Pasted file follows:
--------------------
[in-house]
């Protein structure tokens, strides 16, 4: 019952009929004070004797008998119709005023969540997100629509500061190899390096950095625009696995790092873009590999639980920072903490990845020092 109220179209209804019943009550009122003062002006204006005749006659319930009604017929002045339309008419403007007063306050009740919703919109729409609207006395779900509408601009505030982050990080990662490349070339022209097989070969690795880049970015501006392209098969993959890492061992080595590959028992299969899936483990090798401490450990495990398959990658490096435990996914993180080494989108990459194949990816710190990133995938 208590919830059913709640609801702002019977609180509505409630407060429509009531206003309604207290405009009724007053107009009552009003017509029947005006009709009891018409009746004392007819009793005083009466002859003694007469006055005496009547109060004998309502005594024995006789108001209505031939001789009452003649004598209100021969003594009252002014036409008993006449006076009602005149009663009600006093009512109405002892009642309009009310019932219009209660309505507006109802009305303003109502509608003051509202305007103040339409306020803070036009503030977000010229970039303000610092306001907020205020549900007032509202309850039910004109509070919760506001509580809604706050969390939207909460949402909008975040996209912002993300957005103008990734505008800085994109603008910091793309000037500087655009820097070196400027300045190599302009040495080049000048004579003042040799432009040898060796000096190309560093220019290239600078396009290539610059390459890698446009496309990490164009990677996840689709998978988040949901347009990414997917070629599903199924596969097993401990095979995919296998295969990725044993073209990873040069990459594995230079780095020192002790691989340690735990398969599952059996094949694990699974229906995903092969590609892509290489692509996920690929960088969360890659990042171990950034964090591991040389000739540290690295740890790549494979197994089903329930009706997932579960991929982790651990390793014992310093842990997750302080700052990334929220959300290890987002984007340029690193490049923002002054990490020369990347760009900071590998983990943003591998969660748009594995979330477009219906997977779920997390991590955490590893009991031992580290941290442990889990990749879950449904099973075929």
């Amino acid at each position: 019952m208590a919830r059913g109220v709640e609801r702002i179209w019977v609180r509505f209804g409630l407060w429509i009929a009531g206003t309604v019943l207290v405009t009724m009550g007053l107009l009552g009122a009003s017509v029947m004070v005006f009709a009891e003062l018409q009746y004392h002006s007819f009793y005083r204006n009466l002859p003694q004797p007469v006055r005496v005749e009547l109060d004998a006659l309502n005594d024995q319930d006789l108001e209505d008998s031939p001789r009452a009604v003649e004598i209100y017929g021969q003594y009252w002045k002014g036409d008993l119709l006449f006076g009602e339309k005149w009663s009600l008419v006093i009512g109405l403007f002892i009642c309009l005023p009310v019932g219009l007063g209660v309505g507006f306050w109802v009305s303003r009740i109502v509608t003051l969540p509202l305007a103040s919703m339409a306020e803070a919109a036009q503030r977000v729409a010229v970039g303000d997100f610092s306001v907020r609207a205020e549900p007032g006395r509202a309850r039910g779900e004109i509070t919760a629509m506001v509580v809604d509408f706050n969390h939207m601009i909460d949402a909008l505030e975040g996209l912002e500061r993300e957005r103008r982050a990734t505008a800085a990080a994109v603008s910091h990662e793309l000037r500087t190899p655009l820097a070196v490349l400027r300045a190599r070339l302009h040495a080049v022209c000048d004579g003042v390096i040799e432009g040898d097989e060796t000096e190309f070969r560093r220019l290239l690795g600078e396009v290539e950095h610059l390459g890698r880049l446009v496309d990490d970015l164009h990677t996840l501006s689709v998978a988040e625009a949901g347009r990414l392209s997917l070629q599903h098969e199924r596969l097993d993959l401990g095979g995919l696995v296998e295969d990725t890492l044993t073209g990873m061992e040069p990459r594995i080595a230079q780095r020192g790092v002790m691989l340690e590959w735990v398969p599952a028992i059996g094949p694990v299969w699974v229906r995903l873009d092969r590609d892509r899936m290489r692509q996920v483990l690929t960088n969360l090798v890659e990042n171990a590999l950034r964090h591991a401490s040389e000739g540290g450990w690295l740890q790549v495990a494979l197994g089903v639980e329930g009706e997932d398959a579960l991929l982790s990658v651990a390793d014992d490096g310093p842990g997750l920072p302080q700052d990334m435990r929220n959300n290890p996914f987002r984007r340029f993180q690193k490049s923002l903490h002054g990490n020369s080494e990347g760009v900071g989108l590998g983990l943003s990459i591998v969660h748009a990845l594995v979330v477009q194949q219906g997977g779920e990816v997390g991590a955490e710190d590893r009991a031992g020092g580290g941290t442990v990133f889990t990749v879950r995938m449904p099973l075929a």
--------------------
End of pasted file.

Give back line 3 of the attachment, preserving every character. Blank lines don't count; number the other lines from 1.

């Amino acid at each position: 019952m208590a919830r059913g109220v709640e609801r702002i179209w019977v609180r509505f209804g409630l407060w429509i009929a009531g206003t309604v019943l207290v405009t009724m009550g007053l107009l009552g009122a009003s017509v029947m004070v005006f009709a009891e003062l018409q009746y004392h002006s007819f009793y005083r204006n009466l002859p003694q004797p007469v006055r005496v005749e009547l109060d004998a006659l309502n005594d024995q319930d006789l108001e209505d008998s031939p001789r009452a009604v003649e004598i209100y017929g021969q003594y009252w002045k002014g036409d008993l119709l006449f006076g009602e339309k005149w009663s009600l008419v006093i009512g109405l403007f002892i009642c309009l005023p009310v019932g219009l007063g209660v309505g507006f306050w109802v009305s303003r009740i109502v509608t003051l969540p509202l305007a103040s919703m339409a306020e803070a919109a036009q503030r977000v729409a010229v970039g303000d997100f610092s306001v907020r609207a205020e549900p007032g006395r509202a309850r039910g779900e004109i509070t919760a629509m506001v509580v809604d509408f706050n969390h939207m601009i909460d949402a909008l505030e975040g996209l912002e500061r993300e957005r103008r982050a990734t505008a800085a990080a994109v603008s910091h990662e793309l000037r500087t190899p655009l820097a070196v490349l400027r300045a190599r070339l302009h040495a080049v022209c000048d004579g003042v390096i040799e432009g040898d097989e060796t000096e190309f070969r560093r220019l290239l690795g600078e396009v290539e950095h610059l390459g890698r880049l446009v496309d990490d970015l164009h990677t996840l501006s689709v998978a988040e625009a949901g347009r990414l392209s997917l070629q599903h098969e199924r596969l097993d993959l401990g095979g995919l696995v296998e295969d990725t890492l044993t073209g990873m061992e040069p990459r594995i080595a230079q780095r020192g790092v002790m691989l340690e590959w735990v398969p599952a028992i059996g094949p694990v299969w699974v229906r995903l873009d092969r590609d892509r899936m290489r692509q996920v483990l690929t960088n969360l090798v890659e990042n171990a590999l950034r964090h591991a401490s040389e000739g540290g450990w690295l740890q790549v495990a494979l197994g089903v639980e329930g009706e997932d398959a579960l991929l982790s990658v651990a390793d014992d490096g310093p842990g997750l920072p302080q700052d990334m435990r929220n959300n290890p996914f987002r984007r340029f993180q690193k490049s923002l903490h002054g990490n020369s080494e990347g760009v900071g989108l590998g983990l943003s990459i591998v969660h748009a990845l594995v979330v477009q194949q219906g997977g779920e990816v997390g991590a955490e710190d590893r009991a031992g020092g580290g941290t442990v990133f889990t990749v879950r995938m449904p099973l075929a």